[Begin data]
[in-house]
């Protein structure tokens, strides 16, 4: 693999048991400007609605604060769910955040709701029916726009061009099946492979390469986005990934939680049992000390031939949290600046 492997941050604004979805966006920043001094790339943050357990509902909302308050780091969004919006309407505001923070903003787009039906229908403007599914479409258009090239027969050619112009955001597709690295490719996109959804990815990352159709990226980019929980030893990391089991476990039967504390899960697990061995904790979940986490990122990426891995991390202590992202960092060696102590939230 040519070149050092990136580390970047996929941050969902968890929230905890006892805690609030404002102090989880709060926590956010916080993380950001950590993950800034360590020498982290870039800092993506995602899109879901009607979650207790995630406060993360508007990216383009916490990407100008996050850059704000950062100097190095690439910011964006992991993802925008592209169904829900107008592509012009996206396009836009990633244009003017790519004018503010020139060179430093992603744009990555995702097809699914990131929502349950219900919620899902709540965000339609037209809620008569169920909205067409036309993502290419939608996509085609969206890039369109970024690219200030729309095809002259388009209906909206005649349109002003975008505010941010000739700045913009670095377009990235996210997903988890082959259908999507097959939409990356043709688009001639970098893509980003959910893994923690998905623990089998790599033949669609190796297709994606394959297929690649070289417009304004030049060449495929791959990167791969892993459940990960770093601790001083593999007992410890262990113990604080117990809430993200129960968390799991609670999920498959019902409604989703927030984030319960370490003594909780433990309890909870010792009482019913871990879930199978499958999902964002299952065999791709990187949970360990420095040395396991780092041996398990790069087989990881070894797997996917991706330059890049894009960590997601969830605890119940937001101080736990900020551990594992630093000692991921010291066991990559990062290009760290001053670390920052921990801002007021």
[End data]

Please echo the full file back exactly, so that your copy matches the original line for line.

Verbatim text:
[in-house]
């Protein structure tokens, strides 16, 4: 693999048991400007609605604060769910955040709701029916726009061009099946492979390469986005990934939680049992000390031939949290600046 492997941050604004979805966006920043001094790339943050357990509902909302308050780091969004919006309407505001923070903003787009039906229908403007599914479409258009090239027969050619112009955001597709690295490719996109959804990815990352159709990226980019929980030893990391089991476990039967504390899960697990061995904790979940986490990122990426891995991390202590992202960092060696102590939230 040519070149050092990136580390970047996929941050969902968890929230905890006892805690609030404002102090989880709060926590956010916080993380950001950590993950800034360590020498982290870039800092993506995602899109879901009607979650207790995630406060993360508007990216383009916490990407100008996050850059704000950062100097190095690439910011964006992991993802925008592209169904829900107008592509012009996206396009836009990633244009003017790519004018503010020139060179430093992603744009990555995702097809699914990131929502349950219900919620899902709540965000339609037209809620008569169920909205067409036309993502290419939608996509085609969206890039369109970024690219200030729309095809002259388009209906909206005649349109002003975008505010941010000739700045913009670095377009990235996210997903988890082959259908999507097959939409990356043709688009001639970098893509980003959910893994923690998905623990089998790599033949669609190796297709994606394959297929690649070289417009304004030049060449495929791959990167791969892993459940990960770093601790001083593999007992410890262990113990604080117990809430993200129960968390799991609670999920498959019902409604989703927030984030319960370490003594909780433990309890909870010792009482019913871990879930199978499958999902964002299952065999791709990187949970360990420095040395396991780092041996398990790069087989990881070894797997996917991706330059890049894009960590997601969830605890119940937001101080736990900020551990594992630093000692991921010291066991990559990062290009760290001053670390920052921990801002007021």